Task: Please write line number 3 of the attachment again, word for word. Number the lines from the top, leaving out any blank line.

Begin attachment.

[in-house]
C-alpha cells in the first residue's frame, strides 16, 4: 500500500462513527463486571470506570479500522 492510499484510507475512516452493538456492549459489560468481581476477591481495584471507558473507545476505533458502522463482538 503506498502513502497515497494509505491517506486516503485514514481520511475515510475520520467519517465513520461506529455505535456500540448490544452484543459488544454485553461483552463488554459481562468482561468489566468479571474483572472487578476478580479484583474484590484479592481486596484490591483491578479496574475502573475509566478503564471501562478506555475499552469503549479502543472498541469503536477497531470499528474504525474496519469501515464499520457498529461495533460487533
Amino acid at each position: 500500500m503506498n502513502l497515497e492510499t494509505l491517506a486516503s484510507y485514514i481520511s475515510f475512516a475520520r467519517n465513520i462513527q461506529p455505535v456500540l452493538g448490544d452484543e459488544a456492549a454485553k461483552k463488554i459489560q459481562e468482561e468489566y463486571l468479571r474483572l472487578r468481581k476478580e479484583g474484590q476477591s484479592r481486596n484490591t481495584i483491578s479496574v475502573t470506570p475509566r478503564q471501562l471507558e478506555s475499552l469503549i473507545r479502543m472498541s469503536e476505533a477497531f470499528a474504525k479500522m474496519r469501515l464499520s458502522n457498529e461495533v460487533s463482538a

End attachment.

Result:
Amino acid at each position: 500500500m503506498n502513502l497515497e492510499t494509505l491517506a486516503s484510507y485514514i481520511s475515510f475512516a475520520r467519517n465513520i462513527q461506529p455505535v456500540l452493538g448490544d452484543e459488544a456492549a454485553k461483552k463488554i459489560q459481562e468482561e468489566y463486571l468479571r474483572l472487578r468481581k476478580e479484583g474484590q476477591s484479592r481486596n484490591t481495584i483491578s479496574v475502573t470506570p475509566r478503564q471501562l471507558e478506555s475499552l469503549i473507545r479502543m472498541s469503536e476505533a477497531f470499528a474504525k479500522m474496519r469501515l464499520s458502522n457498529e461495533v460487533s463482538a